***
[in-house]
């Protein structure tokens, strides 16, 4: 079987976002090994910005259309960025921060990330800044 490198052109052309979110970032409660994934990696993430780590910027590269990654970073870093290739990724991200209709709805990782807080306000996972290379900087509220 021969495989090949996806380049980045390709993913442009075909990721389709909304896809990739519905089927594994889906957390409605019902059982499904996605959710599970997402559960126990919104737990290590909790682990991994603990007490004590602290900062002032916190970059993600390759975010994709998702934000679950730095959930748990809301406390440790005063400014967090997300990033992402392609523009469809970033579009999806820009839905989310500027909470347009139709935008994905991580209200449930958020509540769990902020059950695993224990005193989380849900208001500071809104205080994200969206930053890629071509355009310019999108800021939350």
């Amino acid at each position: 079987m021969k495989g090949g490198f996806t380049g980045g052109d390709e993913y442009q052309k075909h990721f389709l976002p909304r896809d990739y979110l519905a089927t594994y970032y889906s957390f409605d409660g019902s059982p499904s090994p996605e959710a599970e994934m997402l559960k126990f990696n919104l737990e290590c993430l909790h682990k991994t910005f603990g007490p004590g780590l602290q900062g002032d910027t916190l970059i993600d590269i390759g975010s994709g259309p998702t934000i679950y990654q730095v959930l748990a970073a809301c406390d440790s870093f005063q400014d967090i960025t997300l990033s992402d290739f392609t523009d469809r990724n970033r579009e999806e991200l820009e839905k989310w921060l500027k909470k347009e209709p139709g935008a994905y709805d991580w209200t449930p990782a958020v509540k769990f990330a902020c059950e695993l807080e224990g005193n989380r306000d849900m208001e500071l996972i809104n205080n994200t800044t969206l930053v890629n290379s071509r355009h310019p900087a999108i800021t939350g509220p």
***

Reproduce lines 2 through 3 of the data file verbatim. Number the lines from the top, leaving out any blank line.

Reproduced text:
């Protein structure tokens, strides 16, 4: 079987976002090994910005259309960025921060990330800044 490198052109052309979110970032409660994934990696993430780590910027590269990654970073870093290739990724991200209709709805990782807080306000996972290379900087509220 021969495989090949996806380049980045390709993913442009075909990721389709909304896809990739519905089927594994889906957390409605019902059982499904996605959710599970997402559960126990919104737990290590909790682990991994603990007490004590602290900062002032916190970059993600390759975010994709998702934000679950730095959930748990809301406390440790005063400014967090997300990033992402392609523009469809970033579009999806820009839905989310500027909470347009139709935008994905991580209200449930958020509540769990902020059950695993224990005193989380849900208001500071809104205080994200969206930053890629071509355009310019999108800021939350």
């Amino acid at each position: 079987m021969k495989g090949g490198f996806t380049g980045g052109d390709e993913y442009q052309k075909h990721f389709l976002p909304r896809d990739y979110l519905a089927t594994y970032y889906s957390f409605d409660g019902s059982p499904s090994p996605e959710a599970e994934m997402l559960k126990f990696n919104l737990e290590c993430l909790h682990k991994t910005f603990g007490p004590g780590l602290q900062g002032d910027t916190l970059i993600d590269i390759g975010s994709g259309p998702t934000i679950y990654q730095v959930l748990a970073a809301c406390d440790s870093f005063q400014d967090i960025t997300l990033s992402d290739f392609t523009d469809r990724n970033r579009e999806e991200l820009e839905k989310w921060l500027k909470k347009e209709p139709g935008a994905y709805d991580w209200t449930p990782a958020v509540k769990f990330a902020c059950e695993l807080e224990g005193n989380r306000d849900m208001e500071l996972i809104n205080n994200t800044t969206l930053v890629n290379s071509r355009h310019p900087a999108i800021t939350g509220p």